(This last one made me raise my hand and ask, “But what if the kid is playing hide and seek?” I received a confused stare from the instructor—and an elbow to the ribs from my wife—in response.)
An inflatable cover for the bathtub spigot was singled out for high praise; it was a cushion, and a heat sensor. The opposite of the “blue mountains” on a cold Coors can, this one glowed red when warm. Just in case a parent had no clue what transference is, the concept was that hot water pouring through metal would cause the metal to warm. Just in case the parent didn’t feel like checking the temperature of the water before dropping a baby in and heading out to the porch for a smoke.
Heat was the secondary function of the device, however. First and foremost was preventive measures regarding head-bonking: you didn’t want your wee one to knock their noggin on anything, would you? This was too much for my wife, who raised her hand and spoke her mind clearly; “You know, when I was big enough to use the tub, I hit my head on the faucet once. Once. And then I learned not to do it again.”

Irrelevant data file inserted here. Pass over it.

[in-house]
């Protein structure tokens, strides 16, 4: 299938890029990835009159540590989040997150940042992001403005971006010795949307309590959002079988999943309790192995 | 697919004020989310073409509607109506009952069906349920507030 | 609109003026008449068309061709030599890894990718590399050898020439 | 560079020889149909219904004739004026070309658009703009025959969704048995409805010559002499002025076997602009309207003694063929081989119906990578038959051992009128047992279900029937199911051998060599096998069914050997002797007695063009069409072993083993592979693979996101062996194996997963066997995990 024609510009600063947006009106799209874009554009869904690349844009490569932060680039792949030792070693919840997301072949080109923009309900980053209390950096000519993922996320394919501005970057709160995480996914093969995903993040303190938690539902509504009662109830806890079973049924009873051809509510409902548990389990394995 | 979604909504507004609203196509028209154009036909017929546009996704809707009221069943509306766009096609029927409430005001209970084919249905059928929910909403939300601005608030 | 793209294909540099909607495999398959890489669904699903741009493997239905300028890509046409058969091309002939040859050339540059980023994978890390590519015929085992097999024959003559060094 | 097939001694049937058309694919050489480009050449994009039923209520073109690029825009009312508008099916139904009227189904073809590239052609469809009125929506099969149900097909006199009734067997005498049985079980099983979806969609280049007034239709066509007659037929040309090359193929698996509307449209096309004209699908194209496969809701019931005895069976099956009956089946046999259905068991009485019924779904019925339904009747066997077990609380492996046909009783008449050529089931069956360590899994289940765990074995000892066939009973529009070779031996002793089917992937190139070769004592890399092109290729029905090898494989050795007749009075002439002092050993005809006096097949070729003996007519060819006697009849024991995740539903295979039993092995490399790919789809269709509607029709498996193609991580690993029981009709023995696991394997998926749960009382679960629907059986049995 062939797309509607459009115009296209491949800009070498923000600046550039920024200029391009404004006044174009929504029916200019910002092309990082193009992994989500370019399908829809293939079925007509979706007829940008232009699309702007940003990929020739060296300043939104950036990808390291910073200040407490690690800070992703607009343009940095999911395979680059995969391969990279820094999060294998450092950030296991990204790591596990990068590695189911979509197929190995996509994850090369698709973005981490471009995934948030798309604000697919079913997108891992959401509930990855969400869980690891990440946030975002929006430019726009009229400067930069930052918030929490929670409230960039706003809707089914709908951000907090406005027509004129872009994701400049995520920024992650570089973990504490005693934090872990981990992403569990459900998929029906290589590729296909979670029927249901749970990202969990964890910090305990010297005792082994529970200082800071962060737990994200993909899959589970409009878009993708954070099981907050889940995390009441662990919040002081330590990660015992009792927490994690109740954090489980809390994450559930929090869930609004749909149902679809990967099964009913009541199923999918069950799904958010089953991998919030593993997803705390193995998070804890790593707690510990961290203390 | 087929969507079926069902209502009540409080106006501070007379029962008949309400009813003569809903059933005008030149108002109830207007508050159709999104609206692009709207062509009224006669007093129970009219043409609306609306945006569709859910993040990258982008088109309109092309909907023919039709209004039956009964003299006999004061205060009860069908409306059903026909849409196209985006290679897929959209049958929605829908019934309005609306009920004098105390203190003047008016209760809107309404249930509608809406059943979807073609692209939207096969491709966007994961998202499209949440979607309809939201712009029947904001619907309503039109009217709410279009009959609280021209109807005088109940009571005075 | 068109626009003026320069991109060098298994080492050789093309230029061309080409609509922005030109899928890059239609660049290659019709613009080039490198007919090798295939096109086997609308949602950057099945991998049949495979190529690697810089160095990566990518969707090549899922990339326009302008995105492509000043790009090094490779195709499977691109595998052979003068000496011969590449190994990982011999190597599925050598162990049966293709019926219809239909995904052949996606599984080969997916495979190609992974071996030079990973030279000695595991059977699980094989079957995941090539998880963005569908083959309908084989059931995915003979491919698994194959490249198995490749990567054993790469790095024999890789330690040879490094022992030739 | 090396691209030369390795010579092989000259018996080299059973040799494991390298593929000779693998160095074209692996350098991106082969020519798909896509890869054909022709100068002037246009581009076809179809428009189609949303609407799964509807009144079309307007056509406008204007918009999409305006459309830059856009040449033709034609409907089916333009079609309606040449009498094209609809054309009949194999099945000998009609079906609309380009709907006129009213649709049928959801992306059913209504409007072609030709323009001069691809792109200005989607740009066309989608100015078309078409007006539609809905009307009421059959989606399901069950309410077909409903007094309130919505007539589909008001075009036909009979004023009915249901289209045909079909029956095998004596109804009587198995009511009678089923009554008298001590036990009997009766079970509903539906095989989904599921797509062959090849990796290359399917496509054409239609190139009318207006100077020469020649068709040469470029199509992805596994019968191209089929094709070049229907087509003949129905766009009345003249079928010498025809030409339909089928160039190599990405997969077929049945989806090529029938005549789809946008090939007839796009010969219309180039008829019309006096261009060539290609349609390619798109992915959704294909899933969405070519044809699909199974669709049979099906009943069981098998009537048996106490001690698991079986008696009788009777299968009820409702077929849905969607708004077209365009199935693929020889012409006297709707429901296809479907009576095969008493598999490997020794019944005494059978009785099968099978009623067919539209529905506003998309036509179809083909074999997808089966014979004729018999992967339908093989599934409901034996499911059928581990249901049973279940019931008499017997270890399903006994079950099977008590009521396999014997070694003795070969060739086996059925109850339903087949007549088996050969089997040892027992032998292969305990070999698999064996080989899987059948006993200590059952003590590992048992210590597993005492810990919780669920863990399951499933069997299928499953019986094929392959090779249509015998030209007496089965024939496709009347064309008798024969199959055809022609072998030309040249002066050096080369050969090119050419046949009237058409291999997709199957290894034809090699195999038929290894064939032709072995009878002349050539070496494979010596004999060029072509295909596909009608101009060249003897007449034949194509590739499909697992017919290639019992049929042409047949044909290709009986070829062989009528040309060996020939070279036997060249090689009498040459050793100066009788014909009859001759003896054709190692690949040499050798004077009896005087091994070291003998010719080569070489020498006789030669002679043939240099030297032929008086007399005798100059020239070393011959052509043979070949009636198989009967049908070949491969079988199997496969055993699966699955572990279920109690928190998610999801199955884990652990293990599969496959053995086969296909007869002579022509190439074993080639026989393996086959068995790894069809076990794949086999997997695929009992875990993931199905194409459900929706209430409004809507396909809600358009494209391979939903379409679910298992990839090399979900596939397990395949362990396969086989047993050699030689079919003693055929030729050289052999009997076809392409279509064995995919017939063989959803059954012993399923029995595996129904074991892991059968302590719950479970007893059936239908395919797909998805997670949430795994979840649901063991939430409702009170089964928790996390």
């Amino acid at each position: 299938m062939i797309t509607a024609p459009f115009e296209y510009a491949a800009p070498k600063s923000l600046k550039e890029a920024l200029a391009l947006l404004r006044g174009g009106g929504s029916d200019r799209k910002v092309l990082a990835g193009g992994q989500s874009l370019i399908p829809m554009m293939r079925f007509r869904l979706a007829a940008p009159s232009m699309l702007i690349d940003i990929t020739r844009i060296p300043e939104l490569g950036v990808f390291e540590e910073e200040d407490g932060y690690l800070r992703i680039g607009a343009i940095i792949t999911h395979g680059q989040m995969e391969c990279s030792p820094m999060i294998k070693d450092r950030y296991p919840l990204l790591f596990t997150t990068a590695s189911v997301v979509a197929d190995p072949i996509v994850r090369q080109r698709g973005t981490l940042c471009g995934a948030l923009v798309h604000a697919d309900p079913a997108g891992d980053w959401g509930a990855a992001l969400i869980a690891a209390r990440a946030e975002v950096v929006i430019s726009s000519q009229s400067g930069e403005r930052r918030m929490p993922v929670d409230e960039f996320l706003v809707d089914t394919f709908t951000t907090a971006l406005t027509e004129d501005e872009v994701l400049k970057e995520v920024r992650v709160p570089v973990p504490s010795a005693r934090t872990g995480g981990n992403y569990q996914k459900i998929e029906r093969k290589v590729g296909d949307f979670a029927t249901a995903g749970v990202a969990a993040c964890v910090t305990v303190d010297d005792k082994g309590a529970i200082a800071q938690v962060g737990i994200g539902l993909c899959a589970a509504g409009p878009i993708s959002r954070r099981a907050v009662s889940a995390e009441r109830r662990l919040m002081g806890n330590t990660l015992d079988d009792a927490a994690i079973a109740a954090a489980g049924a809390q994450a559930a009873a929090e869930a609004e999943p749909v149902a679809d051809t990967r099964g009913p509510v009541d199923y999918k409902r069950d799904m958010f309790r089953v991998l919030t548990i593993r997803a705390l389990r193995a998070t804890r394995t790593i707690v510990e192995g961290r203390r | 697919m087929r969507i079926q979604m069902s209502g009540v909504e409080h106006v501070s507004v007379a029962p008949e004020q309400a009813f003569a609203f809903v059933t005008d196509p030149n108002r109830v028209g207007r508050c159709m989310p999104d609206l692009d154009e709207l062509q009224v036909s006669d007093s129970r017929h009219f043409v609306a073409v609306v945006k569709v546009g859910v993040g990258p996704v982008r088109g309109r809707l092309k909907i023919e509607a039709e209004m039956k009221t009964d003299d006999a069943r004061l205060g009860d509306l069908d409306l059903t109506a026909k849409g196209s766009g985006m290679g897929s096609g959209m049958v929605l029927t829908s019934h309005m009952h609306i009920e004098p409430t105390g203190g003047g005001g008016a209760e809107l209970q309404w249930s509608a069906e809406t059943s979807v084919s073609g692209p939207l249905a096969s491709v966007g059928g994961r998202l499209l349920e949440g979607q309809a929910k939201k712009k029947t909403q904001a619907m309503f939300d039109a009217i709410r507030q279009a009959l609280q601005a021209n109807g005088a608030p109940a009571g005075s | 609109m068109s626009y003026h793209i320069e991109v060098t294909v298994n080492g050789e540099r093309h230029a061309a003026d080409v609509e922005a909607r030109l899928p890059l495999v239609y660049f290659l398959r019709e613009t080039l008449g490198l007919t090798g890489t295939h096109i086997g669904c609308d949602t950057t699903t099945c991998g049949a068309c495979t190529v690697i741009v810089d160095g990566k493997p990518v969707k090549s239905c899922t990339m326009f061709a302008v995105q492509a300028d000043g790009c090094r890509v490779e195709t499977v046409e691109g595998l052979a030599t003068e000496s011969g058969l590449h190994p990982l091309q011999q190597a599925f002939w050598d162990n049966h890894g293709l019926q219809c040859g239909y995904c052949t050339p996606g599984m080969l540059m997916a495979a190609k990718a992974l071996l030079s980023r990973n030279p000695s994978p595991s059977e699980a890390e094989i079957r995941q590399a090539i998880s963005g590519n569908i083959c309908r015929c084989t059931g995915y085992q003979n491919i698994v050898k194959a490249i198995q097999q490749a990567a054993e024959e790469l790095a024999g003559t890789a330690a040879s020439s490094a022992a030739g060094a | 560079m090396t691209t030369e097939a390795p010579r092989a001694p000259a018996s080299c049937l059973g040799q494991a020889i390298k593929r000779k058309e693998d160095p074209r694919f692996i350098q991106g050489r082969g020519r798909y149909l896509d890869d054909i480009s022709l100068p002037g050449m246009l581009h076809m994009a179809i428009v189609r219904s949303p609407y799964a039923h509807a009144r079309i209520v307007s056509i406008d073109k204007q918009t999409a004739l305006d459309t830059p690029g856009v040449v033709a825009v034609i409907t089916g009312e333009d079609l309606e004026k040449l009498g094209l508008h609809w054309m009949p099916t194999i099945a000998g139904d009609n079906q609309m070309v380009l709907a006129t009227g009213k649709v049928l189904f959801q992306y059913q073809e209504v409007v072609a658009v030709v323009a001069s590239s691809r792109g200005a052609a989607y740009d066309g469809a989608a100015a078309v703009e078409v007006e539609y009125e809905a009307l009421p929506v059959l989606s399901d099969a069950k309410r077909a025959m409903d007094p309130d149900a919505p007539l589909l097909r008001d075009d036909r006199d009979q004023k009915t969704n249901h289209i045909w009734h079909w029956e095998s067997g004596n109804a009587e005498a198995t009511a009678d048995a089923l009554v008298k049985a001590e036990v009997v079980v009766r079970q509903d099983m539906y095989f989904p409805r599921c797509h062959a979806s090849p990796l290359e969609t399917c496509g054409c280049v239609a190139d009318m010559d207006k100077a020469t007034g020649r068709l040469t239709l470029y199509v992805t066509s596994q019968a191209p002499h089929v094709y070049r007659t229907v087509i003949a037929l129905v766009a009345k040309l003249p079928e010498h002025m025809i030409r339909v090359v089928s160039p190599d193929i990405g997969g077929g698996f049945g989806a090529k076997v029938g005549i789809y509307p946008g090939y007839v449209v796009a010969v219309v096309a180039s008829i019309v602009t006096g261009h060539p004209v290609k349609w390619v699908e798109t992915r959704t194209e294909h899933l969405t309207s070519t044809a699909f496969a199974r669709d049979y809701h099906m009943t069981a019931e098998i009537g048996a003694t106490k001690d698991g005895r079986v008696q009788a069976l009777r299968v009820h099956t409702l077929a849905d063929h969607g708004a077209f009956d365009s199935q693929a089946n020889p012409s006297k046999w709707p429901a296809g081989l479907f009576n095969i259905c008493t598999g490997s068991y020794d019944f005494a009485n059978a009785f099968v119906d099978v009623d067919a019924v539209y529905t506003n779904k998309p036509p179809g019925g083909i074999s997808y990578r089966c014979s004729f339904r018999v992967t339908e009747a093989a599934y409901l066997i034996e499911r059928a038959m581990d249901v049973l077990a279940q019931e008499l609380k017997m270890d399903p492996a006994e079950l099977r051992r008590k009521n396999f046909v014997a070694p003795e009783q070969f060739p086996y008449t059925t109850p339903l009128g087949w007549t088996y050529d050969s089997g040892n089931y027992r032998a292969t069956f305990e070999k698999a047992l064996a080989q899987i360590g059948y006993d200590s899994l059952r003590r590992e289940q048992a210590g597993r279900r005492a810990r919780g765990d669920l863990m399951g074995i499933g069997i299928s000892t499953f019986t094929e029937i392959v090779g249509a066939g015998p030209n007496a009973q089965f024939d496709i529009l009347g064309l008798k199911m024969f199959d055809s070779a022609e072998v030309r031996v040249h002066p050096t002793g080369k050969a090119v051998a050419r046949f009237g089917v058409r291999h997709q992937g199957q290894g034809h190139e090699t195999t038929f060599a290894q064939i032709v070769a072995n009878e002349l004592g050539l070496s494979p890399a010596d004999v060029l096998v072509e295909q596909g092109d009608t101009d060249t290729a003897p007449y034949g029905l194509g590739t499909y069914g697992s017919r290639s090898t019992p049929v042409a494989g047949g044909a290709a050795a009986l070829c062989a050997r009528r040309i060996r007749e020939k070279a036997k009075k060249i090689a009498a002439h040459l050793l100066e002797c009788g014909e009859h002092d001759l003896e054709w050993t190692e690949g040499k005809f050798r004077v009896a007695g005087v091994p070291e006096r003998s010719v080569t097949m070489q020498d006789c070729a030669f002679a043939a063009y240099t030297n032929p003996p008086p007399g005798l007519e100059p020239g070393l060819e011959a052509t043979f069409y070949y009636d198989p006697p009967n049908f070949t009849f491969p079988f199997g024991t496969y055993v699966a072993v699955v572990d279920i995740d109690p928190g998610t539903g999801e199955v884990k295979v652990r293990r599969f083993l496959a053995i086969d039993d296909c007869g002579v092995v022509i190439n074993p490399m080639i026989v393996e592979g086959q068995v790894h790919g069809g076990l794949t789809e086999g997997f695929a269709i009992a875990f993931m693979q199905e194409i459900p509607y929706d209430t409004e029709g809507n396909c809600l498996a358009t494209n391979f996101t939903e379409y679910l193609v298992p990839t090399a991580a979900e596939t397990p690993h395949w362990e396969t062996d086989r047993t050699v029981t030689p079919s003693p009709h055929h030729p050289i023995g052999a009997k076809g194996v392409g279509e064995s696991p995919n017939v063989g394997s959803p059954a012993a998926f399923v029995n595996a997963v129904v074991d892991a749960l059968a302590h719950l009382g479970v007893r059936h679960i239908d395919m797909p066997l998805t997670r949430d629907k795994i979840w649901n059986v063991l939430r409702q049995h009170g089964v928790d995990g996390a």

The idea people can learn through trial and error was her point, and the thought we needed to pad everything in the house seemed absurd to her. My wife received her very own confused stare response from our instructor this time; apparently absurd questions weren’t common in this class.
Continuing: it wasn’t just the simplicity of the advice; the over-reaching nature of it was irksome. Every single item in the world was a murderous danger waiting to bestow evil upon a baby.
“Make sure garage door has sensors that allow it to open if something is under it!”
(But how will baby play Indiana Jones?)
“Never leave your baby alone in a car on a hot day!”
(Um, thanks, Einstein?)
“Keep your baby out of the sun!”
(Yeah, I’ve seen John McCain, got it.)
The repeated thought I had (in a very sarcastic way) was: “My God, how did my generation ever survive? Our parents didn’t have these nifty classes explaining parenting to them.” Before long, the Mrs. was playing Bejeweled Blitz on her phone, and I was scrolling through my Facebook on mine.